Directed by: Joel Silberg
Starring: Tiana Alexandra, David Dukes, Brian Thompson, Professor Toru Tanaka, and Rod Steiger
Checkers Goldberg (Alexandra), who apparently is the original Whoopi Goldberg, is a San Francisco-based federal agent. Her beauty and charm have led her into dangerous undercover work, such as dealing with drug-dealing scumbags like Danny Boy (Thompson). But she gets her biggest undercover job to date when she and partner Waldo Tarr (Dukes, who apparently is the original David Duke) must go to Argentina to stop big-time drug lord/talent scout Jason Hannibal (Steiger) and his army of goons such as Dozu (Tanaka). Evidently crucial to this crimefighting process is Goldberg’s transformation into Cinderella Pu, a stereotype-Chinese character with a thick accent. Will Waldo and Checkers be able to bring down their criminal empire...and fall in love in the process? Yes...WALDO and CHECKERS.
This movie is very, very dumb, not to mention stupid. It’s directed by Joel Silberg, the director of the first Breakin’ (1984). All we can say is...stick with Breakin’. Like Breakin’, this movie does feature some noteworthy music on the soundtrack (such as theme song “Captive in the Heat”... not Catch the, but Captive in, for those keeping score at home) and cool 80’s fashions. But the Martial Arts is pretty watered down and the humor is lame. This is surprising considering the movie was written by famous, lauded writer Stirling Silliphant.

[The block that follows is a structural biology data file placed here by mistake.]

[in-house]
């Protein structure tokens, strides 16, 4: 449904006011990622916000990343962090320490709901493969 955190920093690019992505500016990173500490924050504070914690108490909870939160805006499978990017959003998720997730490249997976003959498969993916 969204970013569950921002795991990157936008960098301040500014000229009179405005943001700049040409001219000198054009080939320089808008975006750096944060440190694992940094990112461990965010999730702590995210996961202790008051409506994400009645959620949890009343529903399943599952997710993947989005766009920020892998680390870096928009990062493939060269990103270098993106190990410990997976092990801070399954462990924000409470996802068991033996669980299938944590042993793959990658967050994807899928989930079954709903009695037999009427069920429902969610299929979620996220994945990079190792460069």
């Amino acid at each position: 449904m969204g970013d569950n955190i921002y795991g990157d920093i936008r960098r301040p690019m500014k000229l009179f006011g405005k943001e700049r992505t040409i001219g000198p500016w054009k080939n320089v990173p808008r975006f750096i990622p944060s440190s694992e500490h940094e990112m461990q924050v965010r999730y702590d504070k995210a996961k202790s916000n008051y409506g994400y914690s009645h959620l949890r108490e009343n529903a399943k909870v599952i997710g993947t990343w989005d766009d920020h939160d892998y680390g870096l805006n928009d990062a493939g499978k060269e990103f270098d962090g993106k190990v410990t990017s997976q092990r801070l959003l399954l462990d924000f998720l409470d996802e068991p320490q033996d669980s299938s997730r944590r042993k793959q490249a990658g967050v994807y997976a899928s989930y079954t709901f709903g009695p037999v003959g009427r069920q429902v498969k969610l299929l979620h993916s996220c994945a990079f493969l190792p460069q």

Alexandra is nice to look at, but she’s no female Sho Kosugi, as this movie seems to be grooming her to be. Her line readings are so bad they’re funny, but maybe it’s supposed to be that way. Rod Steiger is on hand for some reason as the main baddie. It’s a total paycheck role for this normally fine actor. They don’t make him do anything too strenuous for fear that his wig might fly off.
While this movie isn’t totally without its merits, and has a nice cast, including fan-favorite Brian Thompson in a small role - yes, Yahoots Magoondi himself - and the always-lovable Professor Toru Tanaka - Catch the Heat (whatever that means) shouldn’t exactly be a priority for your collection.
Comeuppance Review by: Brett and Ty